Intel Corp has filed its response to the antitrust lawsuit its competitor, Advanced Micro Devices Inc, filed against it in late June.
The company denied everything, including the existence of a separate market for x86 processors, and while its answer does not offer much in the way of factual defenses it does contain no less than 27 legal defenses.
Intel refuted AMD’s claims that its small share of the chip market can be attributed to Intel using a Mafia-like campaign of threats, intimidation and retribution to secure exclusive or near-exclusive distribution at AMD’s expense.
The evidence will show that every failure and setback for which AMD today seeks to blame Intel is actually a direct result of AMD’s own actions or inactions Intel says in its response, filed in the Delaware District Court yesterday.
Specifically, Intel claims that its lock on PC makers is due to its chips’ superior performance and pricing, rather than any anticompetitive actions, and that many of AMD’s problems have been caused by a failure to build out manufacturing capacity.
At best, AMD can only allege a pattern of price reductions and incentives offered by Intel to its customers which, if accepted, contribute to an overall lower price for Intel products than would be the case without such incentives, Intel says.
AMD claims that Intel sustains a monopoly that allows it to charge higher prices, but that it does so by lowering prices, the Intel answer adds. This allegation is inherently contradictory.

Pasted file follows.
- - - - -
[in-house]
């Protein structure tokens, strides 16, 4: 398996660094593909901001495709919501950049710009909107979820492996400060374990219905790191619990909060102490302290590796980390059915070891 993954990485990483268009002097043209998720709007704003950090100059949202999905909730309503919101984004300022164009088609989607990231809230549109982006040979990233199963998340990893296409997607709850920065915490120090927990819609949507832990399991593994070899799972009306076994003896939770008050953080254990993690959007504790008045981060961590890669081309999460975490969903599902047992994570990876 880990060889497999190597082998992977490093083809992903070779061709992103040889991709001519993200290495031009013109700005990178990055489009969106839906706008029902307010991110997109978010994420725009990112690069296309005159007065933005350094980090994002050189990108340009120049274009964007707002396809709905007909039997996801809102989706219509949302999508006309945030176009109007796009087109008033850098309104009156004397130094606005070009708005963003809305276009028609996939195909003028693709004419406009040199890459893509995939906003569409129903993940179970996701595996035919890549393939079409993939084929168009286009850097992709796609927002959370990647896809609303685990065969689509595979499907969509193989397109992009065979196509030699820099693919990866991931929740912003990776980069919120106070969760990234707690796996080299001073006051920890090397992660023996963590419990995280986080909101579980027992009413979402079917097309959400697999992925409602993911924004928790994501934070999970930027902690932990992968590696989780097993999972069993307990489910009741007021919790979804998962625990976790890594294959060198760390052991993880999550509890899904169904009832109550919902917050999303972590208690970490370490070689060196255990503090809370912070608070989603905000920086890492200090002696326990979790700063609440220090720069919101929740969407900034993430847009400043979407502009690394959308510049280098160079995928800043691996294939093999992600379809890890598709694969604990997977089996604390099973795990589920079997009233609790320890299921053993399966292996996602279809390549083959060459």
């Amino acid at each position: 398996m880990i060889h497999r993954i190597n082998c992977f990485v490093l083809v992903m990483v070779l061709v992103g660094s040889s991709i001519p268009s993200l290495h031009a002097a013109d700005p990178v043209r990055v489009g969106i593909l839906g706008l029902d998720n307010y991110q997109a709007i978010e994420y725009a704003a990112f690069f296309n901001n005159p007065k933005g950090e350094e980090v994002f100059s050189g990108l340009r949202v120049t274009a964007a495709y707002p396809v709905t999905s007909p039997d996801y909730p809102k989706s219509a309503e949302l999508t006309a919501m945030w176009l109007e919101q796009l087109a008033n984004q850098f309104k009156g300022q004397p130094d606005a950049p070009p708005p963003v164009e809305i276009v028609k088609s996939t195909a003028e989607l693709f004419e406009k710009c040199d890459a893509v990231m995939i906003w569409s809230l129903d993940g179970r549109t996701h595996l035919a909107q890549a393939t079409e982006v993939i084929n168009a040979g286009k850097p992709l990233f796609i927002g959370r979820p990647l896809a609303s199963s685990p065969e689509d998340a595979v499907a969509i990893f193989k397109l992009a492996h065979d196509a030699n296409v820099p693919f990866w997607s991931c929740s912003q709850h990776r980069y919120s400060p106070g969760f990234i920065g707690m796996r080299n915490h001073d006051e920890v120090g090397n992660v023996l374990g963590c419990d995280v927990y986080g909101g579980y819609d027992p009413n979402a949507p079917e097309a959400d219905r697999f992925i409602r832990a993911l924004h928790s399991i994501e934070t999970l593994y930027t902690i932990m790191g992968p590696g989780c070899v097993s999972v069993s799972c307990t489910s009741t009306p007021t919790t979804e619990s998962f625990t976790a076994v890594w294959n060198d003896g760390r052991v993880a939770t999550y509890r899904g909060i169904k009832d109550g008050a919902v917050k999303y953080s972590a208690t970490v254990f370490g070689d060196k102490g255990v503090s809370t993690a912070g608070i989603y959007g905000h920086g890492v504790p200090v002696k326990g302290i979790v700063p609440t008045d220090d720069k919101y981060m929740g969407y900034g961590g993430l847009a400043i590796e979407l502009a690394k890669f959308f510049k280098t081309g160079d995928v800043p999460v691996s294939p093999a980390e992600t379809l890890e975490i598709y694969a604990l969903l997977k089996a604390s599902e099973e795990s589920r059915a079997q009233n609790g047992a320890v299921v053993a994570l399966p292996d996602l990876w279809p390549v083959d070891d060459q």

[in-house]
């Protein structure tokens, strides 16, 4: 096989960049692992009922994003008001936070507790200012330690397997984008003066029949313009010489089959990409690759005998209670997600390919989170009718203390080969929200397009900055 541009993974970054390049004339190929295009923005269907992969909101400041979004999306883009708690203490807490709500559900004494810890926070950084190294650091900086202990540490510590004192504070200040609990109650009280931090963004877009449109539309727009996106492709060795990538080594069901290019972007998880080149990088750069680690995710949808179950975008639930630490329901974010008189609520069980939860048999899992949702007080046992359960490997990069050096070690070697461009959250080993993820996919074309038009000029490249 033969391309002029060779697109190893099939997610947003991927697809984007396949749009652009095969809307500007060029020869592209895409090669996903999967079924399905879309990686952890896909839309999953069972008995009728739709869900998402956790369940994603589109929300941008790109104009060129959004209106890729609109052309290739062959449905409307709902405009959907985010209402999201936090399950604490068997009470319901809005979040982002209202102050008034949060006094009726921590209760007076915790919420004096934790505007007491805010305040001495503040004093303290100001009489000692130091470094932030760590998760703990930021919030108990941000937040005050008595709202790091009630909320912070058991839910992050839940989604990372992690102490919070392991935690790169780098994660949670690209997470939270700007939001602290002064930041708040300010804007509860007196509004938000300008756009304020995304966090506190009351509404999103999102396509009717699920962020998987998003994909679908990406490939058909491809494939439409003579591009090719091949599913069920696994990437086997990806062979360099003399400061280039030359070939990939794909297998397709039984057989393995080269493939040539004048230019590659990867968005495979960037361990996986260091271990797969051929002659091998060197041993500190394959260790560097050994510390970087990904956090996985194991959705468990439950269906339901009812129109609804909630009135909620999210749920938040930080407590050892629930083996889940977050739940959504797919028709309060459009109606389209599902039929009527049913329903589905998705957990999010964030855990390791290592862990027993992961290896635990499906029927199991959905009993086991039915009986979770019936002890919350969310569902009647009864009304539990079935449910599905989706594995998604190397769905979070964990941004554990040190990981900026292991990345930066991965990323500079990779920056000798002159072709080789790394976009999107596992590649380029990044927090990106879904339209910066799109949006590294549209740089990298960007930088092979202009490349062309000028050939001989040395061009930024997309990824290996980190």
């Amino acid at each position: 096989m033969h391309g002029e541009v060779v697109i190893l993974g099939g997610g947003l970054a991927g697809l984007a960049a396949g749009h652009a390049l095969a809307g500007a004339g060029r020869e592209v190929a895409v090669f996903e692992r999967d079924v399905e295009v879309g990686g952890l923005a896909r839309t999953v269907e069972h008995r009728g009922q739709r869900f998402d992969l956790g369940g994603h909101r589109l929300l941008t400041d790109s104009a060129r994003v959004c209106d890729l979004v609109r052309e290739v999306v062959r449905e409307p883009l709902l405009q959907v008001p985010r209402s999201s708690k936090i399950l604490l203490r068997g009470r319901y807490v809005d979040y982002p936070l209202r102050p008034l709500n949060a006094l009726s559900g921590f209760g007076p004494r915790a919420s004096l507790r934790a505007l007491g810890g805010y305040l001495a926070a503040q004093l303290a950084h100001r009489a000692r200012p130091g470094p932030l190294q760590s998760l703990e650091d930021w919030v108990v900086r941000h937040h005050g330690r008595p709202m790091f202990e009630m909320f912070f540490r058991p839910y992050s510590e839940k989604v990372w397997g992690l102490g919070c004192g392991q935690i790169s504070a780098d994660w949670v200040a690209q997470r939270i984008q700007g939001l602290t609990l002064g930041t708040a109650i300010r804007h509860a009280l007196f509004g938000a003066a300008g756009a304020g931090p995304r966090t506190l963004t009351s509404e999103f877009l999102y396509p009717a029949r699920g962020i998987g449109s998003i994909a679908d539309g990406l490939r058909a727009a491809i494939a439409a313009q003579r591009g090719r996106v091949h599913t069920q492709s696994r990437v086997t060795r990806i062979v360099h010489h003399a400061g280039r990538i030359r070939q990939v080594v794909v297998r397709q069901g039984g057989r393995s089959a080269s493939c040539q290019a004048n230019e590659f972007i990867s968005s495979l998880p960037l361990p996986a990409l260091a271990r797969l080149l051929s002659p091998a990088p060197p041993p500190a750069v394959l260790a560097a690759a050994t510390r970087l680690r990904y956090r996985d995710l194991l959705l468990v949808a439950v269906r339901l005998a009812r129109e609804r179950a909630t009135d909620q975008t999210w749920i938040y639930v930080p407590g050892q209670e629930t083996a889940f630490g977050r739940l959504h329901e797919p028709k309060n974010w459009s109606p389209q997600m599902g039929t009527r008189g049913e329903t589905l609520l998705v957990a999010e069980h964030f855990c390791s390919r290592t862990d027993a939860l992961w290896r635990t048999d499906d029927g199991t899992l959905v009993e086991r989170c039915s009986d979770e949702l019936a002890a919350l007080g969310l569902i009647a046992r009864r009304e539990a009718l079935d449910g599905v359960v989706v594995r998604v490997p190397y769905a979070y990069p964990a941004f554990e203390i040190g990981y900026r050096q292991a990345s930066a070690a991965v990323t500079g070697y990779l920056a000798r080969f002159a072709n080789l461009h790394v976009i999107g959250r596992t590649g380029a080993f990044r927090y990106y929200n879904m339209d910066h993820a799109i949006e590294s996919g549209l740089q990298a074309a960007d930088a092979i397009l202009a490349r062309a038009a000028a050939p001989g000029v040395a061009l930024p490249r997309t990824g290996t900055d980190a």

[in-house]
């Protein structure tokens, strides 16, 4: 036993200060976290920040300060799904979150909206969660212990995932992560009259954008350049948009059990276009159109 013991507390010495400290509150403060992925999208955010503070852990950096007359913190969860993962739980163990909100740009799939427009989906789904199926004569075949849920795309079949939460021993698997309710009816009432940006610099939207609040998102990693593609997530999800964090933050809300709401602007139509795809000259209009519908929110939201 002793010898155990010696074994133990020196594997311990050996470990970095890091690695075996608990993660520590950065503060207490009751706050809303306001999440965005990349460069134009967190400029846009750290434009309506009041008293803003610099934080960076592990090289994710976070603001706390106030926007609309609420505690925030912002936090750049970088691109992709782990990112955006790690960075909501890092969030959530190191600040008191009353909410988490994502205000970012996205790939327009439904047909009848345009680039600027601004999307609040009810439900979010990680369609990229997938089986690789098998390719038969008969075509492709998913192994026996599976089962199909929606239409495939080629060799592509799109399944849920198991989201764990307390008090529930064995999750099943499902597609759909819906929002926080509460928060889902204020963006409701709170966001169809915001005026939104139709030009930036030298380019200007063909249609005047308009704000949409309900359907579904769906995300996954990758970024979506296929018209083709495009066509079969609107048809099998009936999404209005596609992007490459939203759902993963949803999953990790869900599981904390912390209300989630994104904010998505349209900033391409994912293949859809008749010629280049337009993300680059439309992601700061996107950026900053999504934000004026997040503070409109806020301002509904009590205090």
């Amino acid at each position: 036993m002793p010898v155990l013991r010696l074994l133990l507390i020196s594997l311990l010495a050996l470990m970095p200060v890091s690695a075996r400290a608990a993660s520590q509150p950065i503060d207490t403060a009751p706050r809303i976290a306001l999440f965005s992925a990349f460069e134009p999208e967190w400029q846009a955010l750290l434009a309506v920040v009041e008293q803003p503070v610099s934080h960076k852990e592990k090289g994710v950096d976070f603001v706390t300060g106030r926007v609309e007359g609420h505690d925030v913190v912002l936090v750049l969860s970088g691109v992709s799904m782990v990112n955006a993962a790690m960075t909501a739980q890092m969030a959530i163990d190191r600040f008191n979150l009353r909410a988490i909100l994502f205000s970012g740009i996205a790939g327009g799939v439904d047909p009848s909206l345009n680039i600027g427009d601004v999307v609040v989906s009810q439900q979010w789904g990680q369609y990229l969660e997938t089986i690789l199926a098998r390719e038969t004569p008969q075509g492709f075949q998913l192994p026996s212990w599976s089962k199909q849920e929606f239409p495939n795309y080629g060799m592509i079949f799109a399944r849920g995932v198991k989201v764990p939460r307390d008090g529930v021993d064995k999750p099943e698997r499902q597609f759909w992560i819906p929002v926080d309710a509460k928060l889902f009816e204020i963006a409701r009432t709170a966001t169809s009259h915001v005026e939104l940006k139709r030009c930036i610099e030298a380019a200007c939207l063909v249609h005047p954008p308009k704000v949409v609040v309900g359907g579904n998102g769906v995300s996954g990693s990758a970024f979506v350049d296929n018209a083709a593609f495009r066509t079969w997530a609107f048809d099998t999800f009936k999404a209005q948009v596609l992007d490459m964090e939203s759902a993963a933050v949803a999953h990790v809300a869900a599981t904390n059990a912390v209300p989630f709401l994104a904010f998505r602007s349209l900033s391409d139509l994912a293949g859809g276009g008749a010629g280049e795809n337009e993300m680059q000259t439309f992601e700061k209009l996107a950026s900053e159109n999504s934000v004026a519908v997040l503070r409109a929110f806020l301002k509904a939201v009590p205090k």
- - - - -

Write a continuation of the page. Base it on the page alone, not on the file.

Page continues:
While that seems like common sense on the face of it, it will probably take the economists that will likely be called as expert witnesses at trial to untangle the underlying numbers.
If AMD wants to prove that Intel’s actions cause damage to PC consumers in the form of higher prices, it will have to show that prices overall would be lower if Intel did not use its market muscle to offer incentives and discounts.
When it comes to challenging each of AMD’s factual claims, many of which use direct or anecdotal quotes from PC makers and distributors to show a pattern of anticompetitive behavior, Intel has less to offer.
AMD claims that many major OEMs, including Dell, HP, IBM, Sony, Fujitsu, NEC, Toshiba, Hitachi and Gateway have either refused to deal with AMD or have dramatically limited or reduced the number of AMD chips they buy, due to fear of Intel retaliation.
On most of these claims, Intel merely says that it doesn’t know what the states of mind of these third parties were when they made the decisions AMD claims were out of fear of Intel, and denies the claims on those grounds.
The answer does address a few claims in more detail, however, such as the claim that former Intel CEO Craig Barrett made a trip to Acer’s headquarters in Taiwan to talk of severe consequences if Acer got involved in an AMD marketing event.
Intel said that Acer’s CEO Stan Shih has publicly stated that his conversation with Mr Barrett, contrary to AMD’s allegations, focused entirely on industry development and technology trends.
The company also points to UK retailer Dixons, which has publicly denied AMD’s claims relating to its relationship with Intel, and to some companies that have, contrary to AMD’s claims, promoted AMD-based machines.
The complaint also contains the expected amount of oneupmanship. Whereas AMD scorned Intel for lagging on 64-bit processors, Intel takes a pop at AMD for trailing in notebook innovation.